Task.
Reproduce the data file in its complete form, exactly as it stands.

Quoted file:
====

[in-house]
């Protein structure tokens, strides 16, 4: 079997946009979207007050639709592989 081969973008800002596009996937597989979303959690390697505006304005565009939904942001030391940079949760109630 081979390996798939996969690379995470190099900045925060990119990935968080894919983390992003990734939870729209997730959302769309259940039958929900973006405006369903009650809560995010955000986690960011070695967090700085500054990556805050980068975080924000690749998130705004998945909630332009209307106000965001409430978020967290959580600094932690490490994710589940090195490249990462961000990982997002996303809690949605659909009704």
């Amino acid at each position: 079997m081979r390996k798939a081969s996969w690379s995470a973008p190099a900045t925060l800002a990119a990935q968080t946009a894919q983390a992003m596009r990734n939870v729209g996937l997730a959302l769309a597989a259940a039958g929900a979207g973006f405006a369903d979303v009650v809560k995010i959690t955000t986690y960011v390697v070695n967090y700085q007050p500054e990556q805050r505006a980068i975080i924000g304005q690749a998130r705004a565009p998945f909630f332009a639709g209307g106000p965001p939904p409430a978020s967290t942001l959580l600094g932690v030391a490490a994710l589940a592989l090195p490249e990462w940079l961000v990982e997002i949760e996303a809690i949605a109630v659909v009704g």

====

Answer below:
[in-house]
């Protein structure tokens, strides 16, 4: 079997946009979207007050639709592989 081969973008800002596009996937597989979303959690390697505006304005565009939904942001030391940079949760109630 081979390996798939996969690379995470190099900045925060990119990935968080894919983390992003990734939870729209997730959302769309259940039958929900973006405006369903009650809560995010955000986690960011070695967090700085500054990556805050980068975080924000690749998130705004998945909630332009209307106000965001409430978020967290959580600094932690490490994710589940090195490249990462961000990982997002996303809690949605659909009704």
């Amino acid at each position: 079997m081979r390996k798939a081969s996969w690379s995470a973008p190099a900045t925060l800002a990119a990935q968080t946009a894919q983390a992003m596009r990734n939870v729209g996937l997730a959302l769309a597989a259940a039958g929900a979207g973006f405006a369903d979303v009650v809560k995010i959690t955000t986690y960011v390697v070695n967090y700085q007050p500054e990556q805050r505006a980068i975080i924000g304005q690749a998130r705004a565009p998945f909630f332009a639709g209307g106000p965001p939904p409430a978020s967290t942001l959580l600094g932690v030391a490490a994710l589940a592989l090195p490249e990462w940079l961000v990982e997002i949760e996303a809690i949605a109630v659909v009704g």